Very often, we use data which are derived from some measurements. These measurements usually have a confidence measure associated which tells how reliable the measure is, or how confident we are about the measure. For example, we often see some confidence intervals associated with various polls.

I was wondering if there is a theory or algebra about combining multiple measurements and the resulting confidence measure of the aggregate. For example, if I measure $X$ with a confidence interval $\pm x\%$, $Y$ with confidence interval $\pm y\%$, what can I say about the confidence interval of $X+Y$? Similarly, what can we say about the confidence intervals for other operators?

Is there an algebra for this?


2 Answers 2


[I note that there's some lack of clarity in the question; confidence intervals apply to things like parameters, as well as means or other functions of parameters; if we're talking about intervals for data that would be other kinds of interval (prediction intervals, tolerance intervals and so on). I'll proceed as if we're discussing something like means.]

If we're sticking with typical-sized polls so we have the CLT kicking in; then we're just dealing with the variances of normally distributed quantities. It depends on the dependence (specifically, the covariance) between the quantities.

$\rm{Var}(X + Y) = \rm{Var}(X) + \rm{Var}(Y) + 2 \rm{Cov}(X,Y)$

$\rm{Var}(X - Y) = \rm{Var}(X) + \rm{Var}(Y) - 2 \rm{Cov}(X,Y)$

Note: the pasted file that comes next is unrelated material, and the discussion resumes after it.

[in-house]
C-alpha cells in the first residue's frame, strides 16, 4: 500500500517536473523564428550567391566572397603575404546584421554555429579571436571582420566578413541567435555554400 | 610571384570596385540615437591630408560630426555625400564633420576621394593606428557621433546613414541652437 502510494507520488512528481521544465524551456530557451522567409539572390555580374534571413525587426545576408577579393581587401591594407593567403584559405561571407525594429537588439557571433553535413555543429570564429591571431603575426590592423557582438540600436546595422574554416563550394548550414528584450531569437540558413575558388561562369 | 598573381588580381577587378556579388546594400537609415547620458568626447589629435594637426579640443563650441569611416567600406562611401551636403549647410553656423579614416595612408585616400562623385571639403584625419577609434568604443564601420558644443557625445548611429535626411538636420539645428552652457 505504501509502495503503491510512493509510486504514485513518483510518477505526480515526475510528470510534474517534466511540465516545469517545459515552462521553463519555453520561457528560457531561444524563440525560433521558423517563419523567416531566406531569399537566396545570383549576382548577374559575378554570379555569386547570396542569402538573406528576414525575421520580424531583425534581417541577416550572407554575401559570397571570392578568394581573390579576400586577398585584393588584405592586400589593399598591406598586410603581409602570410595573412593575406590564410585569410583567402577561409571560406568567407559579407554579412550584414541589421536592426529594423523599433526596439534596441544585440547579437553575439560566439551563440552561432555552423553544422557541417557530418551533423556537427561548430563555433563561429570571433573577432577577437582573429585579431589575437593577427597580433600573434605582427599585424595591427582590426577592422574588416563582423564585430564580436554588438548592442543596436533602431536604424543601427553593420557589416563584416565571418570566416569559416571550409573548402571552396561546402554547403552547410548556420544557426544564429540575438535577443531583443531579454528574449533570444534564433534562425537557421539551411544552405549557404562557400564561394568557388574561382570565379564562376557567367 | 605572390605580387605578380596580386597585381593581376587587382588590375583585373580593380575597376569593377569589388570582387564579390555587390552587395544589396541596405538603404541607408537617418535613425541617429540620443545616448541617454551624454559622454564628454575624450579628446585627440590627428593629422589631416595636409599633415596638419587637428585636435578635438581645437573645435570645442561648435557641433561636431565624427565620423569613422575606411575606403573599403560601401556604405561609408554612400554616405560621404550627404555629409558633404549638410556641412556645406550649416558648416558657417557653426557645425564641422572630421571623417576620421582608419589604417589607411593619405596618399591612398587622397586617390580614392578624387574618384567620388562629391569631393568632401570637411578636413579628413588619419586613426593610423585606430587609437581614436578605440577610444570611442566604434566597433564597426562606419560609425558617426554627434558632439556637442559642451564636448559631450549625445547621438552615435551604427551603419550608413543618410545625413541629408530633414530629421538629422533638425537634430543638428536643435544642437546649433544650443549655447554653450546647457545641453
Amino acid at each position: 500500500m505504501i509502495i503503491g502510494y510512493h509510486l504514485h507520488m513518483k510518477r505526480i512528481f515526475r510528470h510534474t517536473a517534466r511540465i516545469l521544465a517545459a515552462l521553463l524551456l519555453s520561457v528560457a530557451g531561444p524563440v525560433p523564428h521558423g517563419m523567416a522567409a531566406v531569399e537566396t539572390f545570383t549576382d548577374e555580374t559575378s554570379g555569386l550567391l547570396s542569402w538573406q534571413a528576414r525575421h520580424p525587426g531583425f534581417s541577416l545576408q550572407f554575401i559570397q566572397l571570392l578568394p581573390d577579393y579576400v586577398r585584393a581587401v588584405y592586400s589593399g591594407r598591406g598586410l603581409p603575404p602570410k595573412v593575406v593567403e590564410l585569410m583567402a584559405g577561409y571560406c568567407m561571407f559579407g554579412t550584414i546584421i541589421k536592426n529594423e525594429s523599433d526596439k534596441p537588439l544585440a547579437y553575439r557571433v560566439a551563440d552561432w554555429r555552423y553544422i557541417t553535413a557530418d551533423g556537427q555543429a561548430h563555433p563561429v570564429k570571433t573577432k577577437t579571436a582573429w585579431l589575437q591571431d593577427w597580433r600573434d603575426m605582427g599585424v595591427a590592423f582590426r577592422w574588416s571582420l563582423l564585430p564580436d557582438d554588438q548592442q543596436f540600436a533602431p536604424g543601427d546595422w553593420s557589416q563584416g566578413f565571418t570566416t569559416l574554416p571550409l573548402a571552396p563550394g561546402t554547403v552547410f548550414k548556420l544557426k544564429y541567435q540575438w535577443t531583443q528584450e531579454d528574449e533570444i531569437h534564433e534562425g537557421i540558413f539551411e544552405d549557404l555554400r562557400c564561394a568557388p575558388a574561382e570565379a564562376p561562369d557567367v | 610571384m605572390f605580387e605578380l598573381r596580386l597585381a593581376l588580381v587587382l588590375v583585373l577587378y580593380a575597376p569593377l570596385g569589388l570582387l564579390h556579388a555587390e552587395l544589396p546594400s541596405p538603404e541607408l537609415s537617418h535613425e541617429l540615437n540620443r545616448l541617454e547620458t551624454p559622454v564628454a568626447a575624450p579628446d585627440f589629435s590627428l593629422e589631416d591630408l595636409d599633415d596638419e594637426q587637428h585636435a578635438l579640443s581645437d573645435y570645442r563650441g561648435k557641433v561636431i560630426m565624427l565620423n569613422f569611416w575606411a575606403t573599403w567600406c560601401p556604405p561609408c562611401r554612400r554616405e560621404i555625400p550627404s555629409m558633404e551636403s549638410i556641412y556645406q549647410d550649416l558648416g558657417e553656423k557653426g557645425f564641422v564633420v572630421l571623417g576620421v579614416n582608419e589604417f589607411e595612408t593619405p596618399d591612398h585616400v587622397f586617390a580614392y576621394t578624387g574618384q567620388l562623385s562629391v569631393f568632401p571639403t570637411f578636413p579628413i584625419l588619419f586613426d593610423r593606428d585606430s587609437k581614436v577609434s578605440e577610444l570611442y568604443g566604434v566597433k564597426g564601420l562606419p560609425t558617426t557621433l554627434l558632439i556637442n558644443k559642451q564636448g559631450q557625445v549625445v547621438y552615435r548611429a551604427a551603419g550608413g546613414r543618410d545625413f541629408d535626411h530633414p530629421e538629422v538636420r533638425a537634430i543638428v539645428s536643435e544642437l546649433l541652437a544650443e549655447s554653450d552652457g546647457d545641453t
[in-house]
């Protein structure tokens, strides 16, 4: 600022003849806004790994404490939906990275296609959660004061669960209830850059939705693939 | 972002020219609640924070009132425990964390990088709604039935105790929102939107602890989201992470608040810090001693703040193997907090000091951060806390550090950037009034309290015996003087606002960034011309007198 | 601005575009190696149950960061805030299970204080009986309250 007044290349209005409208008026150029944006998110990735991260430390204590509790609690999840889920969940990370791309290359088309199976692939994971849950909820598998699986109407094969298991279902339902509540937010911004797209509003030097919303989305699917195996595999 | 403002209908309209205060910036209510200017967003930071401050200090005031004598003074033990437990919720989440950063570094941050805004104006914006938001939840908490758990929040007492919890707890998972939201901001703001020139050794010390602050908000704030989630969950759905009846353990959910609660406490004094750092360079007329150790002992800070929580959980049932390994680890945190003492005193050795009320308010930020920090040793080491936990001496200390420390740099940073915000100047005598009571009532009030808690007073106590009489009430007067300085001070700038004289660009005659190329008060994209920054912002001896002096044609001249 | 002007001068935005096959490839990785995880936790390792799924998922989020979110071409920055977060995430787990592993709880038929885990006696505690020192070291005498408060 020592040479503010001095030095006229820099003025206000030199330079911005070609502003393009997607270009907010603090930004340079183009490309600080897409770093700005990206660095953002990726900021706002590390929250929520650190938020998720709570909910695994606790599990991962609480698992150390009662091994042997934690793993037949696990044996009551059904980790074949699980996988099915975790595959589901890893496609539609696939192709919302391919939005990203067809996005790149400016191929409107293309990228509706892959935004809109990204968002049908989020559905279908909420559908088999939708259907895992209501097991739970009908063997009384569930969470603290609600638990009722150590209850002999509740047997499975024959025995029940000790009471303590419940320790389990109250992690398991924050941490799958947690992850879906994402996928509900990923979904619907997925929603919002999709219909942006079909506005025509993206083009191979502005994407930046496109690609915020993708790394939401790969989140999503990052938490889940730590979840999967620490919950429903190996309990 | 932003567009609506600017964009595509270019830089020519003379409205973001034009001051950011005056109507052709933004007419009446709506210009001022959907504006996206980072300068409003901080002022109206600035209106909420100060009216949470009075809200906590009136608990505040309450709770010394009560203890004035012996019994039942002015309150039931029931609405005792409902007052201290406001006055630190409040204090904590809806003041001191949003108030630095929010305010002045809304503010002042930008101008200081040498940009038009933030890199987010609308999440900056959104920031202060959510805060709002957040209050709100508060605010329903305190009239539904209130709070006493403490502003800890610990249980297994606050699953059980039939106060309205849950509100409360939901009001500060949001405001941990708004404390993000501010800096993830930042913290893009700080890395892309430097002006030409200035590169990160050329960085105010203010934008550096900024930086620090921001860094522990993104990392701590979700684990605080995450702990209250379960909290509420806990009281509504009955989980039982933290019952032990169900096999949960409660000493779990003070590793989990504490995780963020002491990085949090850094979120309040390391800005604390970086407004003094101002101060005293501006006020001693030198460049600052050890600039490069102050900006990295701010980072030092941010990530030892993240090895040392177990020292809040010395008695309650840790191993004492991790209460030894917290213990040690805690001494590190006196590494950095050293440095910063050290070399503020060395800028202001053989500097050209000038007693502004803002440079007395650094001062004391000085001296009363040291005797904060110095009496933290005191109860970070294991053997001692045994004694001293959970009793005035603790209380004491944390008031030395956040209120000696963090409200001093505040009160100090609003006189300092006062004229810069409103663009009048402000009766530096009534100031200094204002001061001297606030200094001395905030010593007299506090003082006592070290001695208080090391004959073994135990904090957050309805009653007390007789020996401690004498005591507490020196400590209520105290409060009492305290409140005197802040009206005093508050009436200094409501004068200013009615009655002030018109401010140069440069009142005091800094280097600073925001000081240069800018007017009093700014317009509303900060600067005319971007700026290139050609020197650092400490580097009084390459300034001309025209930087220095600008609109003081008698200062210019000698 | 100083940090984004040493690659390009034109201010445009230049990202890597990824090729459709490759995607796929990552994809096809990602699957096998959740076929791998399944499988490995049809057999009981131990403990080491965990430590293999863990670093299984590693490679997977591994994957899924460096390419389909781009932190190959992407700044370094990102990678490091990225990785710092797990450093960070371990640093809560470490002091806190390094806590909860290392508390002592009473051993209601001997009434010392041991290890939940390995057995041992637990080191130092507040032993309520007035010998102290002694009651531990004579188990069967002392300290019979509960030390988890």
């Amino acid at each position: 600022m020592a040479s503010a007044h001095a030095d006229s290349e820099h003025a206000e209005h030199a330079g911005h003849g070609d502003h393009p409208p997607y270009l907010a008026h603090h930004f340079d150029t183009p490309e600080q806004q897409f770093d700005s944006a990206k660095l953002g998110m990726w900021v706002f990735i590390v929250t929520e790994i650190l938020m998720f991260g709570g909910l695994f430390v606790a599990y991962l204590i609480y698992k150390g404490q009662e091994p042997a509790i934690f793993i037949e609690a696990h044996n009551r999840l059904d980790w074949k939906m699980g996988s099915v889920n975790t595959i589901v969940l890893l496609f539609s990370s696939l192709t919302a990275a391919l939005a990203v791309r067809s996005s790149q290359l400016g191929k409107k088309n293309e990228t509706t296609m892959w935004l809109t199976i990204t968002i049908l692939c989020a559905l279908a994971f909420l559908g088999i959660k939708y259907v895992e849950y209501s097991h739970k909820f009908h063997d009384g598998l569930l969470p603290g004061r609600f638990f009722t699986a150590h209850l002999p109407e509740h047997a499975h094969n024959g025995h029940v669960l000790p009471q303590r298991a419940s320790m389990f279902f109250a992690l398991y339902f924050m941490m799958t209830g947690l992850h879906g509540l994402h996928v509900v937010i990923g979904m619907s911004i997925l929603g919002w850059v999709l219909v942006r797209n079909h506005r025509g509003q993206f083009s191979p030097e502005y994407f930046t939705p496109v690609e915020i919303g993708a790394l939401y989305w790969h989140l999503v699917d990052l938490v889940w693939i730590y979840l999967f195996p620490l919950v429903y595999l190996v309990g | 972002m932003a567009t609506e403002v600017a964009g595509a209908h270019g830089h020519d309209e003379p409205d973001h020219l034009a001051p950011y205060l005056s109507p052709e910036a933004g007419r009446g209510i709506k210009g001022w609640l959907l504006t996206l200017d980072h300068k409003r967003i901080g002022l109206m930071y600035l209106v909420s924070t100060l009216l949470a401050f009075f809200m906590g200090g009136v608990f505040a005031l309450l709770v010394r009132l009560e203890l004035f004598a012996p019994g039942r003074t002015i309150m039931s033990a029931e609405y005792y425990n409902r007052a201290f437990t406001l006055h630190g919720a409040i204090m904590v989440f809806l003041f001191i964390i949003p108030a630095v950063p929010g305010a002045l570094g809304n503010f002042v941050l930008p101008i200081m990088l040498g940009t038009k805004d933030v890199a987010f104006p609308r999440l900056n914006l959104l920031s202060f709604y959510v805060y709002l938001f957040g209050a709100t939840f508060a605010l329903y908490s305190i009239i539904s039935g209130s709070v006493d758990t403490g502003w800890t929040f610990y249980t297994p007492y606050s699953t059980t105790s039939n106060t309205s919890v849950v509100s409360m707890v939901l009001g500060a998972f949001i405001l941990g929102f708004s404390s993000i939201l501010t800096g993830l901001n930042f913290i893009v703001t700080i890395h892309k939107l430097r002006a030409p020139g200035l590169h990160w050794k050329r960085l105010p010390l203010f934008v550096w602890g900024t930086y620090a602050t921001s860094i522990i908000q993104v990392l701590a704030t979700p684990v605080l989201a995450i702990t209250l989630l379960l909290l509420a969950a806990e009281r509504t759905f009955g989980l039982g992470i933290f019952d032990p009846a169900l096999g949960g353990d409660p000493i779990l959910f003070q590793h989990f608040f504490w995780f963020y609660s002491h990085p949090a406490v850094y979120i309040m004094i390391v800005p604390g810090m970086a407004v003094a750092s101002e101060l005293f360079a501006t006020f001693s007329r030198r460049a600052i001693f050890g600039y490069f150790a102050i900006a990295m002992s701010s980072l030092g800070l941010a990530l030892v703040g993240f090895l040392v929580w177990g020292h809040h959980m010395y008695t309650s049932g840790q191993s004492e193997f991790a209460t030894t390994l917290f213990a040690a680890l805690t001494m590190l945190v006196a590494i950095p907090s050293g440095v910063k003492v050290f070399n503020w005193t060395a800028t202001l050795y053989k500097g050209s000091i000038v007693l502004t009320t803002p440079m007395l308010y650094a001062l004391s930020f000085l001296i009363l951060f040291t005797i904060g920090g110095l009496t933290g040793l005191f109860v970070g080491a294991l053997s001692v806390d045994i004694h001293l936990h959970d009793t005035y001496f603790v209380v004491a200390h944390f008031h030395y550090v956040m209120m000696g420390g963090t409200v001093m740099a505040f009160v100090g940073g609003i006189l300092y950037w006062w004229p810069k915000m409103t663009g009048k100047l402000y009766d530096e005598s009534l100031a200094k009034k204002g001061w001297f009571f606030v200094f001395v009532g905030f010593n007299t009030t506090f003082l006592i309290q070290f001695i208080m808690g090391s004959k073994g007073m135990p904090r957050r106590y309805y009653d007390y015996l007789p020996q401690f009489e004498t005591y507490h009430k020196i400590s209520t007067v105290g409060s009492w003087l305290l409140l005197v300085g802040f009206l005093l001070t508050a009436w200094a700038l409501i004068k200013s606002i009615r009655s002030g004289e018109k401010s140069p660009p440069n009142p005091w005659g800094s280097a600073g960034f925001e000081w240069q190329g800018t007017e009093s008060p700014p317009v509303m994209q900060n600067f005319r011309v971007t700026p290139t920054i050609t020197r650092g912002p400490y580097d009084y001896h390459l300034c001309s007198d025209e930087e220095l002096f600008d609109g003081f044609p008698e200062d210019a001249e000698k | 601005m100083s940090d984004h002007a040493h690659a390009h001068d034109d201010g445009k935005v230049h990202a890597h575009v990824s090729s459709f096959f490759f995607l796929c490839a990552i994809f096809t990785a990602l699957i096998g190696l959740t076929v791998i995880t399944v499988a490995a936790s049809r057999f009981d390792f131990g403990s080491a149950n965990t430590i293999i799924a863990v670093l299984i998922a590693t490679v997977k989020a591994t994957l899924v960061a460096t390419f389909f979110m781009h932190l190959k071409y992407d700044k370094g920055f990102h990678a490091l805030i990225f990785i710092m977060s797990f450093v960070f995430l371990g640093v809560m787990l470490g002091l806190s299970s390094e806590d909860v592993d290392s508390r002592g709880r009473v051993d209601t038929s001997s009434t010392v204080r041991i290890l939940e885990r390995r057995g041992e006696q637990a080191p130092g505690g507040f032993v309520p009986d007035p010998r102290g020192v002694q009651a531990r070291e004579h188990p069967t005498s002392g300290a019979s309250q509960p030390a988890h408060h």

(that doesn't rely on normality, it's general; the meaningfulness of the resulting confidence intervals depends on normality)

The width of the confidence intervals for the proportions $X$ and $Y$ and for their sum or difference are based off their respective standard errors (the square root of the variance).

If $X$ and $Y$ are independent (based on different polls for example) then the variances add because the covariances are $0$.

So square the width of the CI's for $X$ and $Y$, add them, take the square root. That's the width of the CI for the sum or difference.

If $X$ and $Y$ are two proportions from the same poll, that is wrong, since their covariance is negative. If they add to 100% or nearly so, directly add the widths of their CIs to get the width of the difference. (For the sum, the variance will be 0 - or nearly so if they don't quite add to 100% - and the width will be a multiple of the square root of that). Estimates for the covariances can actually be calculated in general, using results for the multinomial distribution.


I don't know if I would describe it as a special algebra per se, but the essential idea you are getting at is the Central Limit Theorem. The CLT is, in fact, one of the cornerstones of statistics. Although we usually discuss the CLT in terms of the mean, there is an obvious connection between the mean of a set of numbers and their sum. You can explore this important topic by reading the linked Wikipedia page, or by reading threads related to the topic on CV by searching on the tag. Here are a couple of good threads to get you started:


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